The [new] terminology around all Japanese hand tools, and especially Japanese hand saws can be a little confusing when starting out, so I wanted to go over the basic saw models and terms...
At the top level of naming we have Nokogiri. Nokogiri simply translates to "saw" or "Japanese hand saw". This is basically just the word for all hand saws in Japan. Outside of Japan, these saws are usually called pull-saws (due to the saw cutting on the pull stroke of the sawing action) or occasionally razor saws (due to the thickness of the saw itself, they yield an extremely thin kerf), but in the end, they all reference the exact same thing, a Japanese type hand saw.
Next we have the models of hand saw available...
Ryoba Saw - this is a doubled side hand saw, with different teeth configurations on either side of the saw blade. If you don't buy one of our kits (which are great value by the way, cough, just saying), then a Ryoba saw is a great first buy. Double sided for wider applications, this is the most usable Japanese hand saw and one of the best starting points into the world of Japanese hand tools.
Kataba Saw - this is probably the closest hand saw to that we see outside of Japan. Obviously your woodworking applications may be different but I would rate this as the next useful saw after the Ryoba. Made for deep cutting applications, the 2 main types of Kataba saw are the Universal and the Cross-Cut. The cross-cut saw is made for cutting across the grain of timber, while the universal hand saw is used for cutting both with and across the grain. Universal saws are also know as Hybrid Saws, just to make it more complicated. We tend to recommend the universal variant of Kataba saw as this is the most flexible in application.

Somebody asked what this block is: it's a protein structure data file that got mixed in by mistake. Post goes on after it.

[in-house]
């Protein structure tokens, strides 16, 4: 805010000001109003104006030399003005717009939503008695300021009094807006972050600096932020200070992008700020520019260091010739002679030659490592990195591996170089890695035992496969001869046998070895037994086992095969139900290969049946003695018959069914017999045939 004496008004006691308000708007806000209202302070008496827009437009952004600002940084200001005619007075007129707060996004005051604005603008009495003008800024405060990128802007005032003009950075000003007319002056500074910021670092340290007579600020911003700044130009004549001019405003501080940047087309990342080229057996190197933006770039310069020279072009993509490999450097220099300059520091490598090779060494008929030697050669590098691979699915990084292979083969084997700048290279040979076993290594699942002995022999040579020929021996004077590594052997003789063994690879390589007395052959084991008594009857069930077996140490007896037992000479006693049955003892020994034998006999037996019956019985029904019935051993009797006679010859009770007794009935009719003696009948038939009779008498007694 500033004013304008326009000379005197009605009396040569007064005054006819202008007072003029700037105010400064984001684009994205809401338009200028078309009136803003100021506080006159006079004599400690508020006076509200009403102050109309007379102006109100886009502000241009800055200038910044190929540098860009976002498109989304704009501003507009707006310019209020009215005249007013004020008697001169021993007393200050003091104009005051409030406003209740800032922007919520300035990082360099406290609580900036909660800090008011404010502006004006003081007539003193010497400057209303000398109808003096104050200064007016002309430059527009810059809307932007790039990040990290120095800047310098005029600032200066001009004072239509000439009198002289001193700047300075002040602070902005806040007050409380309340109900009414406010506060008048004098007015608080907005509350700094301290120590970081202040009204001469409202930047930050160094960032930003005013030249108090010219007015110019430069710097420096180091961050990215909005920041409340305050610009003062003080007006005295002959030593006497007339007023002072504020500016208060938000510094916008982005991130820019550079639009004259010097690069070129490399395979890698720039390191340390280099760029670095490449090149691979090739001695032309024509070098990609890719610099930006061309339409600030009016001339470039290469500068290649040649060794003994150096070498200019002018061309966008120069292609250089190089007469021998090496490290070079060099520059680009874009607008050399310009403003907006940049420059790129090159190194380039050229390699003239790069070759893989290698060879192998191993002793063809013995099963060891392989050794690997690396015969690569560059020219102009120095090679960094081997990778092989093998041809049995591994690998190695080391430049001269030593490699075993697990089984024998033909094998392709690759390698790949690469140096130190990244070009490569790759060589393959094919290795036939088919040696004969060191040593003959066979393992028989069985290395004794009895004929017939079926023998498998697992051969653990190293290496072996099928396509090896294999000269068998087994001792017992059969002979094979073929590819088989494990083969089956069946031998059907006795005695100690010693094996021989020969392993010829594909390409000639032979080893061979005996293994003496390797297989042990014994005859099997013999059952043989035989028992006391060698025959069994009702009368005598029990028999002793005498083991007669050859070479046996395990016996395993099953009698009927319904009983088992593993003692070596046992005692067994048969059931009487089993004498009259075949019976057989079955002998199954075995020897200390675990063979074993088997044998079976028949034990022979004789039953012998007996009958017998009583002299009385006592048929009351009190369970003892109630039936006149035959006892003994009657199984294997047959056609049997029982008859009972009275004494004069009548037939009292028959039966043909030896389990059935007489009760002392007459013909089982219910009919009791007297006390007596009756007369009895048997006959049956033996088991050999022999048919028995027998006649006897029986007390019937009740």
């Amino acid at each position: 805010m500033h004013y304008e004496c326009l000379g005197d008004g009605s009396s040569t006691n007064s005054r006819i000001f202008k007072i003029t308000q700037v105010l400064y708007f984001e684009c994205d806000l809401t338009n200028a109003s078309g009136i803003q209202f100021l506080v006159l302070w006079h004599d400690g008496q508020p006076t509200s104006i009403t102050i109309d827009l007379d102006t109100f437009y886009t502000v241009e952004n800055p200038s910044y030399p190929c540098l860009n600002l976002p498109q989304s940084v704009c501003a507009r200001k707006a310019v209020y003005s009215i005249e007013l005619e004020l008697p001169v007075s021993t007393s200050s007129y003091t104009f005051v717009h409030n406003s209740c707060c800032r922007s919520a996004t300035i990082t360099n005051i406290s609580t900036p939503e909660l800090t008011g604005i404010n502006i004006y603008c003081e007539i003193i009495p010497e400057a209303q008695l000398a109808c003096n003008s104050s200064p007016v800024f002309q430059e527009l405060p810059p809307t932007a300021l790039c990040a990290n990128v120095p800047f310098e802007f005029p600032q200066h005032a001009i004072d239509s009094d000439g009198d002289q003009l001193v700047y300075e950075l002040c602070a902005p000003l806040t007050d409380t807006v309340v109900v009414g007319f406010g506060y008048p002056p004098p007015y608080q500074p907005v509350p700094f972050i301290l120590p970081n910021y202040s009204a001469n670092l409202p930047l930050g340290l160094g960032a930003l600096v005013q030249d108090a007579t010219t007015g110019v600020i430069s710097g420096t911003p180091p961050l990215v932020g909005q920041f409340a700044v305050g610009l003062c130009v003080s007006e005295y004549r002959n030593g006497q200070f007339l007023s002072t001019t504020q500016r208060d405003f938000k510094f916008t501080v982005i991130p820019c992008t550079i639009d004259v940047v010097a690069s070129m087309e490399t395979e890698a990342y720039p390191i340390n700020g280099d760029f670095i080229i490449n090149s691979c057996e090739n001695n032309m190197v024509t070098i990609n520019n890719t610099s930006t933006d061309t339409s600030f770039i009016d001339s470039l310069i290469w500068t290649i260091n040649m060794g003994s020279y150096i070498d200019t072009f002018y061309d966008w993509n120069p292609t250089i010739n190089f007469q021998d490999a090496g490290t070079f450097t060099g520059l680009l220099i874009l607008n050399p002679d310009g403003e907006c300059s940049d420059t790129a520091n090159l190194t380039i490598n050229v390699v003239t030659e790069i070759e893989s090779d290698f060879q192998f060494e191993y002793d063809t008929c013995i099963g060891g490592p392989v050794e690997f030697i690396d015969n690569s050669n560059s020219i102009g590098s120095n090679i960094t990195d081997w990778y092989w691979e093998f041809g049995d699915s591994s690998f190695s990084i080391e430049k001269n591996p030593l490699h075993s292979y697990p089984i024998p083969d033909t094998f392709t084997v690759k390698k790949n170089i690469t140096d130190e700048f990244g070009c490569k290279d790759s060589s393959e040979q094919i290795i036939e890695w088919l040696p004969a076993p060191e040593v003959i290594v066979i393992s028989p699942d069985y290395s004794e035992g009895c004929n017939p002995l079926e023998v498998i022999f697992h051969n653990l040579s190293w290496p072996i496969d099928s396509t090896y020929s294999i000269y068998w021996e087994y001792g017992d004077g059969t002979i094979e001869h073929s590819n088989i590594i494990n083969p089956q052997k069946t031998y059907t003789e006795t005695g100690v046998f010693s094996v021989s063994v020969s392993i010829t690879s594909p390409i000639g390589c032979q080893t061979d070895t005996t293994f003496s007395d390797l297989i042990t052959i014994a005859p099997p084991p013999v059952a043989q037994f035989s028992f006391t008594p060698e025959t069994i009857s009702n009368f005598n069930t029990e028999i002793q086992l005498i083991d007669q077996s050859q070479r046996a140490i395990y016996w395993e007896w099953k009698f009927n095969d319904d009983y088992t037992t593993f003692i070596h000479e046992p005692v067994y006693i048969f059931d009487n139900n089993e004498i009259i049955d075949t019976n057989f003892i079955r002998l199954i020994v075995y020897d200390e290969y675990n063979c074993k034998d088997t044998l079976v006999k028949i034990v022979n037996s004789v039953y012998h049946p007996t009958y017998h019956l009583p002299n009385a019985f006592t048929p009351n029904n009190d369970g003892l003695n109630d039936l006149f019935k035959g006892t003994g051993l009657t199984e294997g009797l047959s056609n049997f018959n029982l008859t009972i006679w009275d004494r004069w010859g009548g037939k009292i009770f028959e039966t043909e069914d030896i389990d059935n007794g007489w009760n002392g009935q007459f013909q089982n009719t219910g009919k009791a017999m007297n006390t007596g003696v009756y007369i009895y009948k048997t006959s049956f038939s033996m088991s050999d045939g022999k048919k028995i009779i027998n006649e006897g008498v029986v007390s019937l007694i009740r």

Dozuki Saw - even though all Japanese saws are very precise, this is next level precision. If you need something for ultra fine joinery, start here. You cannot go as deep with these hand saws due to the wide spine, but this strengthening element of the saw makes it ultra precise, great for dovetail joints and the like.
Flush-Cut Saw - sometimes called a Kugihiki saw (although rare locally) this is a really useful hand saw. I'm always surprised by how many times these saws have been extremely useful. As it says on the tin, cuts flush against another surface thanks to it's ultra flexible blade.
There are more saws variants available but these are the top 4 hand saws we see in use from Japan, the only exception being the Kariwaku Saw. The Kariwaku pull saw is a "carpenters saw" or "carpenters framing saw"... these are long general purpose saws that are great for carpentry work, funny that. Good for builders, gardening/landscaping applications (or during a zombie apocalypse). These also come in a folding saw variants, great for onsite use as they store and travel well in your tool bag.